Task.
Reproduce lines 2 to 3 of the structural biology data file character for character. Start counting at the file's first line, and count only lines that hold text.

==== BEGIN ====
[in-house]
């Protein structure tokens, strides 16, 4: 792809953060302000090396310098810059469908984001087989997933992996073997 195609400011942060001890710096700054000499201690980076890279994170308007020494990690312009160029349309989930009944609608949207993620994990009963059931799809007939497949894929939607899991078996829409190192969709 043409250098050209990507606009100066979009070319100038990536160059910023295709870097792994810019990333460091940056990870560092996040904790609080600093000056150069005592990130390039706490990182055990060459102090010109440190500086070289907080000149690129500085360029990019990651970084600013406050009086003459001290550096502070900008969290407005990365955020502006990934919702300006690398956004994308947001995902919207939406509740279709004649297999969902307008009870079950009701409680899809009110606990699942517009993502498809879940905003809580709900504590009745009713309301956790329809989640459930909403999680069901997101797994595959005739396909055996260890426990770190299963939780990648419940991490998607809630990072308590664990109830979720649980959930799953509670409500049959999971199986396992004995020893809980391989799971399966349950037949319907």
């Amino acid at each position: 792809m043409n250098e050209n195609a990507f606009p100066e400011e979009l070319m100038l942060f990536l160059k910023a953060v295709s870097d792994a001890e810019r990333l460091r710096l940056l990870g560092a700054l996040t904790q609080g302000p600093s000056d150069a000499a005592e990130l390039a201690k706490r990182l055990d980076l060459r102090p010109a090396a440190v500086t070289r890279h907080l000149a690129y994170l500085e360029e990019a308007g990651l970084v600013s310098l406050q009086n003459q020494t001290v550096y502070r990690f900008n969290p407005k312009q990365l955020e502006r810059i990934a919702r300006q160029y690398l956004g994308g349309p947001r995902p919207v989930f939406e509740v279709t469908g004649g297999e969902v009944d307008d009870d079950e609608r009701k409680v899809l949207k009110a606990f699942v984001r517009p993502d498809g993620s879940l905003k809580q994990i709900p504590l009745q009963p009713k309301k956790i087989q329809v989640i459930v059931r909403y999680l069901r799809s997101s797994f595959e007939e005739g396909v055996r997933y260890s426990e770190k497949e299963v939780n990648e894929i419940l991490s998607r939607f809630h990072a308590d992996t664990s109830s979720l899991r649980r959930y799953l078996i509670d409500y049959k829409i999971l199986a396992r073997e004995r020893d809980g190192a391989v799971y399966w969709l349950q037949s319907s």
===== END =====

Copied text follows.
């Protein structure tokens, strides 16, 4: 792809953060302000090396310098810059469908984001087989997933992996073997 195609400011942060001890710096700054000499201690980076890279994170308007020494990690312009160029349309989930009944609608949207993620994990009963059931799809007939497949894929939607899991078996829409190192969709 043409250098050209990507606009100066979009070319100038990536160059910023295709870097792994810019990333460091940056990870560092996040904790609080600093000056150069005592990130390039706490990182055990060459102090010109440190500086070289907080000149690129500085360029990019990651970084600013406050009086003459001290550096502070900008969290407005990365955020502006990934919702300006690398956004994308947001995902919207939406509740279709004649297999969902307008009870079950009701409680899809009110606990699942517009993502498809879940905003809580709900504590009745009713309301956790329809989640459930909403999680069901997101797994595959005739396909055996260890426990770190299963939780990648419940991490998607809630990072308590664990109830979720649980959930799953509670409500049959999971199986396992004995020893809980391989799971399966349950037949319907």
């Amino acid at each position: 792809m043409n250098e050209n195609a990507f606009p100066e400011e979009l070319m100038l942060f990536l160059k910023a953060v295709s870097d792994a001890e810019r990333l460091r710096l940056l990870g560092a700054l996040t904790q609080g302000p600093s000056d150069a000499a005592e990130l390039a201690k706490r990182l055990d980076l060459r102090p010109a090396a440190v500086t070289r890279h907080l000149a690129y994170l500085e360029e990019a308007g990651l970084v600013s310098l406050q009086n003459q020494t001290v550096y502070r990690f900008n969290p407005k312009q990365l955020e502006r810059i990934a919702r300006q160029y690398l956004g994308g349309p947001r995902p919207v989930f939406e509740v279709t469908g004649g297999e969902v009944d307008d009870d079950e609608r009701k409680v899809l949207k009110a606990f699942v984001r517009p993502d498809g993620s879940l905003k809580q994990i709900p504590l009745q009963p009713k309301k956790i087989q329809v989640i459930v059931r909403y999680l069901r799809s997101s797994f595959e007939e005739g396909v055996r997933y260890s426990e770190k497949e299963v939780n990648e894929i419940l991490s998607r939607f809630h990072a308590d992996t664990s109830s979720l899991r649980r959930y799953l078996i509670d409500y049959k829409i999971l199986a396992r073997e004995r020893d809980g190192a391989v799971y399966w969709l349950q037949s319907s």